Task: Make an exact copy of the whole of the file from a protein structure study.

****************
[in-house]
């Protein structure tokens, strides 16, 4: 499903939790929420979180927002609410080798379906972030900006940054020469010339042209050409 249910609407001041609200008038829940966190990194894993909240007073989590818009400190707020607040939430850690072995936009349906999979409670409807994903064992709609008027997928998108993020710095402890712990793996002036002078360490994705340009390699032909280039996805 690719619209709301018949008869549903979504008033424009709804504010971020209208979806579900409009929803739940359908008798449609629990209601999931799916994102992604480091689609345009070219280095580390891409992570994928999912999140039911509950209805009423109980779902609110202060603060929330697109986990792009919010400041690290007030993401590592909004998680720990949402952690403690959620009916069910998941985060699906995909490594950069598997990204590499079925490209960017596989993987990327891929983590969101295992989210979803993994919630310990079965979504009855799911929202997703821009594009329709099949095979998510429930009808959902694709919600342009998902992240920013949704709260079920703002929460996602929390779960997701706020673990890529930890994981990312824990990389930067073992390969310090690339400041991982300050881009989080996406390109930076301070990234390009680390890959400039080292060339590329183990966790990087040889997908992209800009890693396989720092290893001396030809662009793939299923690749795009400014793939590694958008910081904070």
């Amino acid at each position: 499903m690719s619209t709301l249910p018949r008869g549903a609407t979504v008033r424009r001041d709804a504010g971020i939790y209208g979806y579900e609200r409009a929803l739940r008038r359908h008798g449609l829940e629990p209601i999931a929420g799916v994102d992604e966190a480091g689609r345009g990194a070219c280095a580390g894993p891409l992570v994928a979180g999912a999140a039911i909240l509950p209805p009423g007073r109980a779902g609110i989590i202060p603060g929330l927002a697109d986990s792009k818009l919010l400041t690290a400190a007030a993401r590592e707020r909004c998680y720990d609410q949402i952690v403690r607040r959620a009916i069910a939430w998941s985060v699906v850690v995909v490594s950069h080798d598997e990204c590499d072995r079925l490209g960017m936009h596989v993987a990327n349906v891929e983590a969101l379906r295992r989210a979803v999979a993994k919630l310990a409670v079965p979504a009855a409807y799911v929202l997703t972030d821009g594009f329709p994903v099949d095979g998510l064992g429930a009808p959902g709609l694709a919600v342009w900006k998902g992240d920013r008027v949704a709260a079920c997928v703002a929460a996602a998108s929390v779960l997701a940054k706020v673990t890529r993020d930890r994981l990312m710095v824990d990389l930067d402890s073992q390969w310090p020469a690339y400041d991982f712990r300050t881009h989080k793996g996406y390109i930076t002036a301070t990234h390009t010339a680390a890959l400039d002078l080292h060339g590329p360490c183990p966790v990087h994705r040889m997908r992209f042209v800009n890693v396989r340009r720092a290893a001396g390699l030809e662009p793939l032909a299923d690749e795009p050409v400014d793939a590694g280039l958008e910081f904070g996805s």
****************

[in-house]
């Protein structure tokens, strides 16, 4: 499903939790929420979180927002609410080798379906972030900006940054020469010339042209050409 249910609407001041609200008038829940966190990194894993909240007073989590818009400190707020607040939430850690072995936009349906999979409670409807994903064992709609008027997928998108993020710095402890712990793996002036002078360490994705340009390699032909280039996805 690719619209709301018949008869549903979504008033424009709804504010971020209208979806579900409009929803739940359908008798449609629990209601999931799916994102992604480091689609345009070219280095580390891409992570994928999912999140039911509950209805009423109980779902609110202060603060929330697109986990792009919010400041690290007030993401590592909004998680720990949402952690403690959620009916069910998941985060699906995909490594950069598997990204590499079925490209960017596989993987990327891929983590969101295992989210979803993994919630310990079965979504009855799911929202997703821009594009329709099949095979998510429930009808959902694709919600342009998902992240920013949704709260079920703002929460996602929390779960997701706020673990890529930890994981990312824990990389930067073992390969310090690339400041991982300050881009989080996406390109930076301070990234390009680390890959400039080292060339590329183990966790990087040889997908992209800009890693396989720092290893001396030809662009793939299923690749795009400014793939590694958008910081904070």
């Amino acid at each position: 499903m690719s619209t709301l249910p018949r008869g549903a609407t979504v008033r424009r001041d709804a504010g971020i939790y209208g979806y579900e609200r409009a929803l739940r008038r359908h008798g449609l829940e629990p209601i999931a929420g799916v994102d992604e966190a480091g689609r345009g990194a070219c280095a580390g894993p891409l992570v994928a979180g999912a999140a039911i909240l509950p209805p009423g007073r109980a779902g609110i989590i202060p603060g929330l927002a697109d986990s792009k818009l919010l400041t690290a400190a007030a993401r590592e707020r909004c998680y720990d609410q949402i952690v403690r607040r959620a009916i069910a939430w998941s985060v699906v850690v995909v490594s950069h080798d598997e990204c590499d072995r079925l490209g960017m936009h596989v993987a990327n349906v891929e983590a969101l379906r295992r989210a979803v999979a993994k919630l310990a409670v079965p979504a009855a409807y799911v929202l997703t972030d821009g594009f329709p994903v099949d095979g998510l064992g429930a009808p959902g709609l694709a919600v342009w900006k998902g992240d920013r008027v949704a709260a079920c997928v703002a929460a996602a998108s929390v779960l997701a940054k706020v673990t890529r993020d930890r994981l990312m710095v824990d990389l930067d402890s073992q390969w310090p020469a690339y400041d991982f712990r300050t881009h989080k793996g996406y390109i930076t002036a301070t990234h390009t010339a680390a890959l400039d002078l080292h060339g590329p360490c183990p966790v990087h994705r040889m997908r992209f042209v800009n890693v396989r340009r720092a290893a001396g390699l030809e662009p793939l032909a299923d690749e795009p050409v400014d793939a590694g280039l958008e910081f904070g996805s």